Jordan is ending its open door policy for neighbouring Syrians amid rising false asylum claims, government and UN officials said on Tuesday.
A government official, speaking on condition of anonymity told AP that individual Syrian males with residency permits elsewhere will be barred entry under the new procedures. He said dozens coming from third countries have been turned back over the past few weeks.
The Jordanian Interior Ministry estimated that some 125,000 Syrians have arrived since the outbreak of violence in their country in March 2011. Some crossed the northern land border directly while others entered by air via the United Arab Emirates, Turkey, Lebanon, or elsewhere.
Syria is one of Jordan’s largest Arab trade partners, with bilateral trade estimated at $470 million last year. Also, 60% of Jordanian exports, mainly fruits and vegetables, are routed through Syria for onward shipping to Turkey overland or to Europe via Syria’s Mediterranean coast.
The government official rubbished claims that the new procedures were taken for political reasons. He added that Jordan is concerned over a larger influx of individuals seeking to take advantage of its open border policy and assistance programme.
Syrian refugees are allowed access to food and cash aid, public education and health care once they arrive in Jordan. They also have the prospect of getting resettled in a third country in Europe, US, Canada, Australia, New Zealand and other Western nations.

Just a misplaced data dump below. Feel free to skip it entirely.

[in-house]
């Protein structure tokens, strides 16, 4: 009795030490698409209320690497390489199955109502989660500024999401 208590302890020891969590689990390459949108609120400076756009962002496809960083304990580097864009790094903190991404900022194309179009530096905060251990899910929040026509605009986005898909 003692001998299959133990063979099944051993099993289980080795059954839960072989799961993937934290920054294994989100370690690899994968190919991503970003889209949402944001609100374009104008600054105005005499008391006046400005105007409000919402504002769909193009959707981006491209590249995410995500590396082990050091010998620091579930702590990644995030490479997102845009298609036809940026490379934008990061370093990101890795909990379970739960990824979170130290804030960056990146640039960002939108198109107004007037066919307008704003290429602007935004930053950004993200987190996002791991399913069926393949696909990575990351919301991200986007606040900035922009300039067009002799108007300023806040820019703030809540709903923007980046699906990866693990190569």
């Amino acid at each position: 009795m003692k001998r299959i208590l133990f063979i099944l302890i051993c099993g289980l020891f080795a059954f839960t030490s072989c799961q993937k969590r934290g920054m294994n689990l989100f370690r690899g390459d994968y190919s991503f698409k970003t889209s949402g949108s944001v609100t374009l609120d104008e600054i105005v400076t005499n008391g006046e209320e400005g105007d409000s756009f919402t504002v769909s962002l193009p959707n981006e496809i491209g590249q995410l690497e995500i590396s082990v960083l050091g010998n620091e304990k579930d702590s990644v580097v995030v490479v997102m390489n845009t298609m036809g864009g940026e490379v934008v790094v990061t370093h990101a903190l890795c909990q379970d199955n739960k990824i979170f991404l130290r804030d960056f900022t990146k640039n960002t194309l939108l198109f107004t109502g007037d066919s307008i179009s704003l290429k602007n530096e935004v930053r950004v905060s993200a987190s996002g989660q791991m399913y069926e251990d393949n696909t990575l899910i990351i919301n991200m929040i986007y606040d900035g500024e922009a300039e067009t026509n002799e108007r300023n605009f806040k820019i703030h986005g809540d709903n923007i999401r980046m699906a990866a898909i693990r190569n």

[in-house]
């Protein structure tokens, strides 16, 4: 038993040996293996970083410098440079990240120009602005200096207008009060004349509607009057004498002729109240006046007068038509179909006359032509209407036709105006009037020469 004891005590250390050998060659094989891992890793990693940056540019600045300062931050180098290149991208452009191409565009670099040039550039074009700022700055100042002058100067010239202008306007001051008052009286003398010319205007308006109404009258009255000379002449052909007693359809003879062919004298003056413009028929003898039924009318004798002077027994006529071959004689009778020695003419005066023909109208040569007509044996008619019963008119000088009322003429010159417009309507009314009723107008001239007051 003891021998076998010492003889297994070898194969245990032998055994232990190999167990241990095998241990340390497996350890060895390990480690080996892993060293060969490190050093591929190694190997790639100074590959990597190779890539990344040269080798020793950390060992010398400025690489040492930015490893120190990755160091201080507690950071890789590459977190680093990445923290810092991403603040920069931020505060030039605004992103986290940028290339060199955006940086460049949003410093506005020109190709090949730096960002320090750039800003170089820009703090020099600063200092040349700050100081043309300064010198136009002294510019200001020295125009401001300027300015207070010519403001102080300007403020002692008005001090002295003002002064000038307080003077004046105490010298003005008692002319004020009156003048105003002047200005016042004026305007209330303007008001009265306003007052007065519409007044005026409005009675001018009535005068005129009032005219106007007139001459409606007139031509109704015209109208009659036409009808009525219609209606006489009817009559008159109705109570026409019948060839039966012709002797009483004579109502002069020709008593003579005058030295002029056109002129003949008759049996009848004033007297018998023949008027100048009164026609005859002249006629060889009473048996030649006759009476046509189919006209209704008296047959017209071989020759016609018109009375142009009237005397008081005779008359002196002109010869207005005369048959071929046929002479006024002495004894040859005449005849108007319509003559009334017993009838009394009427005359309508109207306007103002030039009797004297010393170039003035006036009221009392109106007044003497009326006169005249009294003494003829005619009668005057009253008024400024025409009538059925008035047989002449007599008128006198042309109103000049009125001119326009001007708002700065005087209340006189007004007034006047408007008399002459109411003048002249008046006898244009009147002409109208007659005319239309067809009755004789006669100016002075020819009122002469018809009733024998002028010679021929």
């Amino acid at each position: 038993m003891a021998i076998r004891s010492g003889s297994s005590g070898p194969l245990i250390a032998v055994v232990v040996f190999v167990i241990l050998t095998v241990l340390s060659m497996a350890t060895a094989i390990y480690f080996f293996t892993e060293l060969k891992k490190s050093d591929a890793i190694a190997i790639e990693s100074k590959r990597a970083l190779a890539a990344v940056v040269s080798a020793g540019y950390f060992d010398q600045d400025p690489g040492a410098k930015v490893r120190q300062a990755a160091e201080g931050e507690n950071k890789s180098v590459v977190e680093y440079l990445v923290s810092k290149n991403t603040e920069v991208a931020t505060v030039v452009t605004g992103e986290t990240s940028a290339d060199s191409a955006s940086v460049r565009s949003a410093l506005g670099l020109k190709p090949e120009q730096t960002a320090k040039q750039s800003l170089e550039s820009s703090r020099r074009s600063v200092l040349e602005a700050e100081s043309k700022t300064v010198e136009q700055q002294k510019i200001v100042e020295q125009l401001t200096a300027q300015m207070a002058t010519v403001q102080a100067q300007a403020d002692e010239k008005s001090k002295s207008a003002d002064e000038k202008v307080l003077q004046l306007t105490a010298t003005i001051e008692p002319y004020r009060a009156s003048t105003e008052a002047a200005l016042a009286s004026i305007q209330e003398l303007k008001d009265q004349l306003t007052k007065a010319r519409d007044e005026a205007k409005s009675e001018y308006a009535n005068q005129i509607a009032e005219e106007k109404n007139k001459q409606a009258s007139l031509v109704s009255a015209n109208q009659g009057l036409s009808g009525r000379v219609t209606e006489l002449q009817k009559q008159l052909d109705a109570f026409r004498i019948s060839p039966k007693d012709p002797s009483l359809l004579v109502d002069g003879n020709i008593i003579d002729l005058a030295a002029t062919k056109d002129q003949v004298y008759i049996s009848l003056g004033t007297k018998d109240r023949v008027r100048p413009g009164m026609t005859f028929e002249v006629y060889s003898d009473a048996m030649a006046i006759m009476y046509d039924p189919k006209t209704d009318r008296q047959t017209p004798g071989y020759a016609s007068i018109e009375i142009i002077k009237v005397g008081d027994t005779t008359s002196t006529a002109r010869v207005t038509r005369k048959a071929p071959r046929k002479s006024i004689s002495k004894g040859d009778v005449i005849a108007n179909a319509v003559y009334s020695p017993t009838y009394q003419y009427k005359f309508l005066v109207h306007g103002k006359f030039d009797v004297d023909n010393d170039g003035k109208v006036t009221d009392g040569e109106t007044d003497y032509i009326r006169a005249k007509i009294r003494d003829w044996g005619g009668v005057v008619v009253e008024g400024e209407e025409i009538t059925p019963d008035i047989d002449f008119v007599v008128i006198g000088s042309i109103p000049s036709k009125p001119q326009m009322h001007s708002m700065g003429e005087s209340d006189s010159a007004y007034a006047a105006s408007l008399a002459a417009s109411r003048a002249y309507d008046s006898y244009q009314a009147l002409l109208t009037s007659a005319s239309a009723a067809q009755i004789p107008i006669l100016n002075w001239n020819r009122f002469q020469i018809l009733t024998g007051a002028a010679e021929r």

Andrew Harper, a representative of the United Nations High Commissioner for Refugees in Jordan, accepted that Jordan has a right to refuse an individual’s entry to the country if it has doubts over the eligibility of refugee status, under a 1951 UN convention on refugee status.
“We understand Jordan’s concerns, but we want to make sure that it also fulfills its international obligations,” Harper said in a telephone interview.
“We have seen 125,000 Syrians enter Jordan not only because of the violence, but for a variety of reasons. Some of them are not very clear and some are questionable,” he said. “We have to make sure that those seeking protection and international assistance are actually in need.”
According to Interior Ministry figures and relief workers, Jordan is keeping its northern borders open and is receiving an average of 150 Syrians per day despite tough screening on the borders.